This is a common question asked by our clients. Whether you are in the
middle of a divorce or looking to modify your child support obligation,
the date the child support is effective is very important. Generally speaking,
the child support effective date is governed by statute.
Until recently, child support could only be effective on two dates. First,
it could be effective the date an initial or modification application
(also called a motion) for child support is filed with the court. Second,
it could be effective the date a notice is sent to the other party indicating
that child support should be modified and then an application is actually
filed within 45 days. The problem is that retroactive child support is
generally prohibited by federal and state law, so filing for child support
or a modification of child support as soon as possible is essential.
On October 15, 2015, a trial court in Ocean County decided that there can
be other dates that child support can be effective. In situations where
a divorce is pending and the complaint for divorce specifically asks for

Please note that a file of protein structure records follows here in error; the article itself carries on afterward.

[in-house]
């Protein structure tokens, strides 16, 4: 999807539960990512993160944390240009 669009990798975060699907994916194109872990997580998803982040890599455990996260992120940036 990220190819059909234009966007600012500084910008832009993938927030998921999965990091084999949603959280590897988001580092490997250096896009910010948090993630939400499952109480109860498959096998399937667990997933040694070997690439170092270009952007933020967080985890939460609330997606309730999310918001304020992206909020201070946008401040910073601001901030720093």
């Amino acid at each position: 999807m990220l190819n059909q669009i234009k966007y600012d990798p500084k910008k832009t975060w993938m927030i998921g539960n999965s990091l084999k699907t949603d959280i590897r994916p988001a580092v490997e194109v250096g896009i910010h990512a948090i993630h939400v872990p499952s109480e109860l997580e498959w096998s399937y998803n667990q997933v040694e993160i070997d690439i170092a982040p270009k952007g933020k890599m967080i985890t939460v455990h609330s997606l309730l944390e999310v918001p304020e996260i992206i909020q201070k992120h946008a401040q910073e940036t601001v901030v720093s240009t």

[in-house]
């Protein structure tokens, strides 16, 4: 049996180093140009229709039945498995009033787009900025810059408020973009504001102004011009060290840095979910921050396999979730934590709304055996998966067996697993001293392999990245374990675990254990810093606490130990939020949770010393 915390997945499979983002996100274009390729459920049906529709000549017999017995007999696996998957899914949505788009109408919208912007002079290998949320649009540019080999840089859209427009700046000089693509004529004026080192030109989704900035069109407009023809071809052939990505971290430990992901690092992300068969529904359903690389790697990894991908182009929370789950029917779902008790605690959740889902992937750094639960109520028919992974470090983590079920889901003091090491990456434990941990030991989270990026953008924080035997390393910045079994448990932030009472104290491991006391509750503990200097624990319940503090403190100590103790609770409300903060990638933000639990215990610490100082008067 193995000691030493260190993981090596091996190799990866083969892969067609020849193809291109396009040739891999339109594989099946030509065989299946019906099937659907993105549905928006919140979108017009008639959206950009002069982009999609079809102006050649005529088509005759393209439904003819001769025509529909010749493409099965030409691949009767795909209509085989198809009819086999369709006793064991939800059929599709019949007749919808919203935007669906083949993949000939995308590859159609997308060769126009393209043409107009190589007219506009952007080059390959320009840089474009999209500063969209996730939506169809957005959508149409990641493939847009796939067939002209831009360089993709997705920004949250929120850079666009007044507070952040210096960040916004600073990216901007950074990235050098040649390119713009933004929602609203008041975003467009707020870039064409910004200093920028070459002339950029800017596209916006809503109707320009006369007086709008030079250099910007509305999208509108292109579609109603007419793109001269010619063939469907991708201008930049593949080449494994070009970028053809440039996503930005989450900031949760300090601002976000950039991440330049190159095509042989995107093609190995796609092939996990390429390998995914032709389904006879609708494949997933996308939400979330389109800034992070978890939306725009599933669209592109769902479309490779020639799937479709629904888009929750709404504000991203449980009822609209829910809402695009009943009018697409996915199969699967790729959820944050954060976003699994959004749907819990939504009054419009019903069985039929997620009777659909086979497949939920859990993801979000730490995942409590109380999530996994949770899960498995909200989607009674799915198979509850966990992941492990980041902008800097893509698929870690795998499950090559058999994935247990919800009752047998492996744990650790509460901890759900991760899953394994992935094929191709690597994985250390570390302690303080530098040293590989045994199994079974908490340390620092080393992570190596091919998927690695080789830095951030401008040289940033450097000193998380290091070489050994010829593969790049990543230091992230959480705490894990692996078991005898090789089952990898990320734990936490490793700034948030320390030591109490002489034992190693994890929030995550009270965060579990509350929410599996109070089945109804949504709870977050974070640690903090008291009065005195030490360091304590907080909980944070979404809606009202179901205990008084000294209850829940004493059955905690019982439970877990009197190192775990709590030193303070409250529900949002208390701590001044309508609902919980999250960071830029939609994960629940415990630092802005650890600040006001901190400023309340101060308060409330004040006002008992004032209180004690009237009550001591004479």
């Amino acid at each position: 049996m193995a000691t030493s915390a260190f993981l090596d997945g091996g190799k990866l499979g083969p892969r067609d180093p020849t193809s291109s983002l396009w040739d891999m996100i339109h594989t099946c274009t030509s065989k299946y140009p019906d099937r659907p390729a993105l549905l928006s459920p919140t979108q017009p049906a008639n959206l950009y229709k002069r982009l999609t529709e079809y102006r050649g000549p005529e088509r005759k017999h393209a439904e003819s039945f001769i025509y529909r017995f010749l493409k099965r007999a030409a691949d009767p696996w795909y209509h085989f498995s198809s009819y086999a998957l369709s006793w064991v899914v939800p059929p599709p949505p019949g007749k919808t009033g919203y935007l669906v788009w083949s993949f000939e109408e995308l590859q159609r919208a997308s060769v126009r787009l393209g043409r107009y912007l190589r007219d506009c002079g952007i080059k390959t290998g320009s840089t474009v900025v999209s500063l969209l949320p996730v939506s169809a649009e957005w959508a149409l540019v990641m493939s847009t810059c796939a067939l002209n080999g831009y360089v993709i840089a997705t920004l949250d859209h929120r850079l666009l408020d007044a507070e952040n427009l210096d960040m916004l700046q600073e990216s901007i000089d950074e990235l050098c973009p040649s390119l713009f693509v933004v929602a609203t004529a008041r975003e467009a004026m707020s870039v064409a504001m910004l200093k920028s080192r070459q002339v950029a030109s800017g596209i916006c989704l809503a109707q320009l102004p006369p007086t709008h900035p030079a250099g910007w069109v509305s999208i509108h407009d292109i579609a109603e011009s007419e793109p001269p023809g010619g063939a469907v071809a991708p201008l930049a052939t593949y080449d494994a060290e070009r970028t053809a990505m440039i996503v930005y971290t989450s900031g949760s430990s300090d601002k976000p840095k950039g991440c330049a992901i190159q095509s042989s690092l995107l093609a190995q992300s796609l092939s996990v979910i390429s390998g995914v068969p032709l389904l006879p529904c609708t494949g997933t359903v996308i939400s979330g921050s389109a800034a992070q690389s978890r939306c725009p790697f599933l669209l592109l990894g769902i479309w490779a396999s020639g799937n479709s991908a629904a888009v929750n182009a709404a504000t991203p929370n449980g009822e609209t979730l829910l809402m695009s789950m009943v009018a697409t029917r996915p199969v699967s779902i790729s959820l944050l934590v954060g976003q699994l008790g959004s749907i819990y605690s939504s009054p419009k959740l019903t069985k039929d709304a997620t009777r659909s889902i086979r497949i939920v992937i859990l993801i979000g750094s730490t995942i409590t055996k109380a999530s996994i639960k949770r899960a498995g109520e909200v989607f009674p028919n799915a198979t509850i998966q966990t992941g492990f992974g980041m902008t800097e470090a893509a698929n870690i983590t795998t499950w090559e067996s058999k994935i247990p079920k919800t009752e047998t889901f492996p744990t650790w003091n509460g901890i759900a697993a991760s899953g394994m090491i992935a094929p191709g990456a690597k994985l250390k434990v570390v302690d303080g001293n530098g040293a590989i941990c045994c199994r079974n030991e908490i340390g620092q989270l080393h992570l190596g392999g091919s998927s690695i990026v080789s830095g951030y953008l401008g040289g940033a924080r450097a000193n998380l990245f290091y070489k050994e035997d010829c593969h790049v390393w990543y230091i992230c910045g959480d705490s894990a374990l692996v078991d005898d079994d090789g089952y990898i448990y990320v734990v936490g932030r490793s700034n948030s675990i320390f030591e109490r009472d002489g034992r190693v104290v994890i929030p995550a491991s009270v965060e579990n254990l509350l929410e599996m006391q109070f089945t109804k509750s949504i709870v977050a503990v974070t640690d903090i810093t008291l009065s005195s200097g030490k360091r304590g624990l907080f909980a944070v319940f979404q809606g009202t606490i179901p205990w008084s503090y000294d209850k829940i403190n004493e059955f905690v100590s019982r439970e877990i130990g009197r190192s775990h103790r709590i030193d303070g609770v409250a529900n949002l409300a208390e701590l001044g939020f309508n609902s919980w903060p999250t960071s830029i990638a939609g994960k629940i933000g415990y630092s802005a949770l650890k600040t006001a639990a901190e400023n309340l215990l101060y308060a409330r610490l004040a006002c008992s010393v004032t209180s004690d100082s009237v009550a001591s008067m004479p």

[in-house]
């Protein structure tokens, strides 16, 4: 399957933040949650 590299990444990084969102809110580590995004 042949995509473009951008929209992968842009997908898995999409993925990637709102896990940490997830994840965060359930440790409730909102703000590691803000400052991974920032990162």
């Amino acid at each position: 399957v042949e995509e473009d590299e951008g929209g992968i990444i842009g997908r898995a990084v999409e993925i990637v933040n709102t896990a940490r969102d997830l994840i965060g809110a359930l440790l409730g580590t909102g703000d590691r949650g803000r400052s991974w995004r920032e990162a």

child support, the court ruled that child support can be effective as
of the filing date of the complaint without running afoul of the statute
barring retroactive child support. The trial court indicated that “the
issue of whether to retroactively set child support to the complaint filing
date. . .is subject to the discretion of the court, based upon the factual
circumstances and comparative equities presented.”
Kakstys v. Stevens (FM 15-1199-14).
What does it all mean? If you are going through a divorce, child support
can be set as of the date of the complaint, even if you do not request
it for many months into the case, but it is not a guarantee. If you already
have a child support order and need to have it modified, you are still
left with the statute that only allows modification to the date you file
a motion or send a letter advising of the change in circumstances coupled
with a motion filed within 45 days.
Contact us to find out how these new developments may affect your case. We are not
going to tell you what you want to hear; we are going to tell you what
you need to know.